But if a person has the cognitive skills to perform high-level reasoning, why do they make use of stupid arguments at all? We seem to have effected a reversal of Hanlon’s Razor: whatever we can’t attribute to stupidity, we must attribute to malice. Bonhoeffer also points to the moral dimension of stupidity: “If we want to know how to get the better of stupidity, we must seek to understand its nature. This much is certain, that it is in essence not an intellectual defect but a defect in humanity.” Nevertheless, he distinguishes it from malice. Bonhoeffer lived in a time and place infused with unspeakable levels of malice, so one can understand why he didn’t want to use the word lightly.
It may be useful to distinguish between degrees of malice, analogous to the degrees of murder in US law. First degree indicates premeditation and intent, second degree indicates only intent, and third degree indicates neither premeditation nor intent but involves some degree of culpability. According to this logic, malice in the first degree would be deliberately driving a car into a crowd of people. Malice in the second degree would be impulsively cutting off a cyclist because he impeded us. Malice in the third degree would be texting while driving. Using this categorization system, stupidity would be a type of moral negligence—second- or third-degree malice.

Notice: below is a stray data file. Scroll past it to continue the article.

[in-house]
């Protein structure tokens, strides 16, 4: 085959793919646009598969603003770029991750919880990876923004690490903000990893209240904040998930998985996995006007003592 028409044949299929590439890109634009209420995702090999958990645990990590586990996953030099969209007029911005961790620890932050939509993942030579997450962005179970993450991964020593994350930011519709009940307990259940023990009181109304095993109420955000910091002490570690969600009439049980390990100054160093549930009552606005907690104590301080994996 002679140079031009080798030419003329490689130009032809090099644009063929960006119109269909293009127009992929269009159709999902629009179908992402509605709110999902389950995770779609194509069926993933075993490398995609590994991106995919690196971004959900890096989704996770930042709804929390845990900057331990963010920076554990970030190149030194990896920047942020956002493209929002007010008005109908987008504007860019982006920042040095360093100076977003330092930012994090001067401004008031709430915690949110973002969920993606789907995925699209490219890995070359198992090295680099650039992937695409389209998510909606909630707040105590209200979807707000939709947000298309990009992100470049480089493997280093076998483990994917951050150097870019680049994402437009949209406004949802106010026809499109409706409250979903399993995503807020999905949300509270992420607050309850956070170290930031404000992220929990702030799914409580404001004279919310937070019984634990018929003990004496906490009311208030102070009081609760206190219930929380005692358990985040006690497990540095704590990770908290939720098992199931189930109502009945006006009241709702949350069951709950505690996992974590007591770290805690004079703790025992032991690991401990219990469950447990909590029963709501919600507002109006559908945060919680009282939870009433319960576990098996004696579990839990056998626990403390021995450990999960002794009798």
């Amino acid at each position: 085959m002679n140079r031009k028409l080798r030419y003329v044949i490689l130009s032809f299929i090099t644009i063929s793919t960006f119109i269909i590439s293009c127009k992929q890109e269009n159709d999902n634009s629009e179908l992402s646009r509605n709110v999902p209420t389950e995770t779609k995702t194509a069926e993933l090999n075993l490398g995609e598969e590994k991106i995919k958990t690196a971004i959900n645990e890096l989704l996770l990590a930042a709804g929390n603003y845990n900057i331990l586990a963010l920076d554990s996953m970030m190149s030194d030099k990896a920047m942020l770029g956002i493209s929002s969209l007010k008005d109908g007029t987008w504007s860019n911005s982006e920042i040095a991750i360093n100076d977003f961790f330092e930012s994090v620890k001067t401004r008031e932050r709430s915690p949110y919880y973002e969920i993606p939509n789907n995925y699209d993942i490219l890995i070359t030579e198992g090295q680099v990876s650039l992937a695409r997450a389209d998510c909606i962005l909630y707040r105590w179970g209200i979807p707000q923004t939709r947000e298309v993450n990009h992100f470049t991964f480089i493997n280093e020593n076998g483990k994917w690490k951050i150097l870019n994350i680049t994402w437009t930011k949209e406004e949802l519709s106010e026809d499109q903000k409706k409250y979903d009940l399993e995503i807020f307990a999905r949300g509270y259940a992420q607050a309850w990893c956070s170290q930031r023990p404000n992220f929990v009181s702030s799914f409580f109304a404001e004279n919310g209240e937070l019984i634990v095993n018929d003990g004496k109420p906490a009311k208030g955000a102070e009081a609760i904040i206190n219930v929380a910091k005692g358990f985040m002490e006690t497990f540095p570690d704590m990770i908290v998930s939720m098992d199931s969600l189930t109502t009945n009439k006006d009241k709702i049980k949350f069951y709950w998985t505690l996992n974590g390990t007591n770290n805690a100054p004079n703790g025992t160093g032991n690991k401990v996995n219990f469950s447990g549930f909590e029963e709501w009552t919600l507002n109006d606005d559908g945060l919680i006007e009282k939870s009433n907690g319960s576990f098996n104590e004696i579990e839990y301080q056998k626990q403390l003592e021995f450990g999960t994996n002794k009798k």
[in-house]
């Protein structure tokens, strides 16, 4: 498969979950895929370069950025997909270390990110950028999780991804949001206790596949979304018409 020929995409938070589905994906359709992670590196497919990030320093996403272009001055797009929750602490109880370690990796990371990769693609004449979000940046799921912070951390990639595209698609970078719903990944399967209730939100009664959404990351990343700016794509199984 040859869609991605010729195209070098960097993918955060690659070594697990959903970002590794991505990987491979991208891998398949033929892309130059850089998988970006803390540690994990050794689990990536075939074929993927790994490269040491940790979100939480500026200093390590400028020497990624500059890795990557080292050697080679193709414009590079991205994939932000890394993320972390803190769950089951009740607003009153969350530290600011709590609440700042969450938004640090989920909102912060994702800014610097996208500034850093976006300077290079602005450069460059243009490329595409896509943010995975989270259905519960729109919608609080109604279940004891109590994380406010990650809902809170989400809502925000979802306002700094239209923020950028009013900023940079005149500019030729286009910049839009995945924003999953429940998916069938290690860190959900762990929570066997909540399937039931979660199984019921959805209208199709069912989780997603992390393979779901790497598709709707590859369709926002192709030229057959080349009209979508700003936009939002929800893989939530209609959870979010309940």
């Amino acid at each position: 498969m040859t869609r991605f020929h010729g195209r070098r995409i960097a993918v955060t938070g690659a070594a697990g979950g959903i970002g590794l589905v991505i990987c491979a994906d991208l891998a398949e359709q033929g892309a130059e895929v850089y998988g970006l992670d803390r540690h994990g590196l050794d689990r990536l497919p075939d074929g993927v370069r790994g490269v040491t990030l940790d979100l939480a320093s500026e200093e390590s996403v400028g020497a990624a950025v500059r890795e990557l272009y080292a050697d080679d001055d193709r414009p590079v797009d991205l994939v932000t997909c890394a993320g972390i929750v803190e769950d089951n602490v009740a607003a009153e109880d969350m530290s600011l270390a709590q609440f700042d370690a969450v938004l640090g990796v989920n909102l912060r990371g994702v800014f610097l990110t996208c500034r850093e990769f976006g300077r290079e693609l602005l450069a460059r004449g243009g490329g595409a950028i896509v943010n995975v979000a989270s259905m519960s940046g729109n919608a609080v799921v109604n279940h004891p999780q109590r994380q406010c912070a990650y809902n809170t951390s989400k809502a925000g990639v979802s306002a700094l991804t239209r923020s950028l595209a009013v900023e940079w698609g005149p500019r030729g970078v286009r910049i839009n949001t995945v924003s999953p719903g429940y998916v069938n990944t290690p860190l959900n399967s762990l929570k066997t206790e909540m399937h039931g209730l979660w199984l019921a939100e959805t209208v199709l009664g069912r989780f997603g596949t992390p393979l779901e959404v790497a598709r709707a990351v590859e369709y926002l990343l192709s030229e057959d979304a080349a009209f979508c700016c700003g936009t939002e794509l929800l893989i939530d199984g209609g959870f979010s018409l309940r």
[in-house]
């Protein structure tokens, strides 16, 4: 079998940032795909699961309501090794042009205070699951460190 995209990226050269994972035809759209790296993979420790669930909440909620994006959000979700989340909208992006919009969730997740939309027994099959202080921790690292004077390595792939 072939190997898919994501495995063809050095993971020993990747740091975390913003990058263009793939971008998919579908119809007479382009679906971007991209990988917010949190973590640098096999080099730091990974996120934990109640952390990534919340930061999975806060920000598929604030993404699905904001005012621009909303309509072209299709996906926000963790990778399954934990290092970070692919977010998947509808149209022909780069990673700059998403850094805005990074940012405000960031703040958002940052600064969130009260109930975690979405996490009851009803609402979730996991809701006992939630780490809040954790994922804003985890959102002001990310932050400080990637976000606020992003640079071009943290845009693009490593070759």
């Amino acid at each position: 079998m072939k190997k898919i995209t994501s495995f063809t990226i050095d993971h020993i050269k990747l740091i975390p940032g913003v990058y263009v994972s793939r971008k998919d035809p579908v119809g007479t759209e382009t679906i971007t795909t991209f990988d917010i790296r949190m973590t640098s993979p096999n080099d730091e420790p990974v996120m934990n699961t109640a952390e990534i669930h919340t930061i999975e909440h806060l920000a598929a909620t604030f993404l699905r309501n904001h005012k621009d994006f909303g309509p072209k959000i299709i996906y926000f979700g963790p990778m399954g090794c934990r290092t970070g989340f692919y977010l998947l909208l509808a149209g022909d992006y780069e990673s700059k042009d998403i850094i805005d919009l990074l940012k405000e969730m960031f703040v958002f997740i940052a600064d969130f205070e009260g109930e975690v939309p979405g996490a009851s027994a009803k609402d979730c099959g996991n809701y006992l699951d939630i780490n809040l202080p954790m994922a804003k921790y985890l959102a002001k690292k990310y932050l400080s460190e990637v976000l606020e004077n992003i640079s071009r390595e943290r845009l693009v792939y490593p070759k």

This would not only apply to people using unfair or bad-faith arguments, but also to people who deliberately ignore information that could change their beliefs. The latter may look “dumb,” but the ignorer of information needs to know exactly what information to ignore, when to do so, and how to justify their selective ignorance. The different levels of malice resemble the useful distinction drawn by philosopher Harry Frankfurt between lying and bullshit. Lying involves intentional deception, but the bullshitter doesn’t care whether what he says is true or not, so long as it achieves its primary goal. Similarly, although a person may not be intentionally trying to cause damage by using a stupid argument, they don’t care if they do, so long as it maintains their cherished belief and prevents a loss of face.
So, what can we do about stupidity? To counteract the bullshit asymmetry principle, we can spend our energy efficiently, and attack the sources of stupid arguments rather than those mindlessly repeating them. Instead of arguing with anonymous strangers on social media or with drunken relatives over holiday lunches, we should focus our energy on the politicians, pundits, and commentators who are spreading stupid arguments. Perhaps more importantly, we should all—regardless of our political affiliations—acknowledge our own vulnerability to the temptation of engaging in stupid reasoning, and work to guard against it.